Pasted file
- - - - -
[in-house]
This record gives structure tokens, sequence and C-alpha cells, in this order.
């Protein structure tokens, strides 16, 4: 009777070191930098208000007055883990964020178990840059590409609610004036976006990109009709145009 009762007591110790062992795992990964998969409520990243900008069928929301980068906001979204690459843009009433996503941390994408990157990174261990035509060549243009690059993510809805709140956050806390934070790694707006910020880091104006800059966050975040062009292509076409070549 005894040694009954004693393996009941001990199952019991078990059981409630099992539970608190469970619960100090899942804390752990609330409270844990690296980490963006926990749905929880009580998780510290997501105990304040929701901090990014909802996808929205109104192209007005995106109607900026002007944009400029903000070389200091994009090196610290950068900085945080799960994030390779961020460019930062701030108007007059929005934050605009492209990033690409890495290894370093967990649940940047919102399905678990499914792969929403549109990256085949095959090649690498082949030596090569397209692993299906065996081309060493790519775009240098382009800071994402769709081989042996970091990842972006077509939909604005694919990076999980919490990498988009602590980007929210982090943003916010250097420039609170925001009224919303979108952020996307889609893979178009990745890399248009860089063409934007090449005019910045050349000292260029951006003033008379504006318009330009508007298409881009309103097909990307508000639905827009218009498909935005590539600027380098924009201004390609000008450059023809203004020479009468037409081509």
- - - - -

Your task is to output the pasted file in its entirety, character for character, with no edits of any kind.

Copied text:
[in-house]
This record gives structure tokens, sequence and C-alpha cells, in this order.
């Protein structure tokens, strides 16, 4: 009777070191930098208000007055883990964020178990840059590409609610004036976006990109009709145009 009762007591110790062992795992990964998969409520990243900008069928929301980068906001979204690459843009009433996503941390994408990157990174261990035509060549243009690059993510809805709140956050806390934070790694707006910020880091104006800059966050975040062009292509076409070549 005894040694009954004693393996009941001990199952019991078990059981409630099992539970608190469970619960100090899942804390752990609330409270844990690296980490963006926990749905929880009580998780510290997501105990304040929701901090990014909802996808929205109104192209007005995106109607900026002007944009400029903000070389200091994009090196610290950068900085945080799960994030390779961020460019930062701030108007007059929005934050605009492209990033690409890495290894370093967990649940940047919102399905678990499914792969929403549109990256085949095959090649690498082949030596090569397209692993299906065996081309060493790519775009240098382009800071994402769709081989042996970091990842972006077509939909604005694919990076999980919490990498988009602590980007929210982090943003916010250097420039609170925001009224919303979108952020996307889609893979178009990745890399248009860089063409934007090449005019910045050349000292260029951006003033008379504006318009330009508007298409881009309103097909990307508000639905827009218009498909935005590539600027380098924009201004390609000008450059023809203004020479009468037409081509």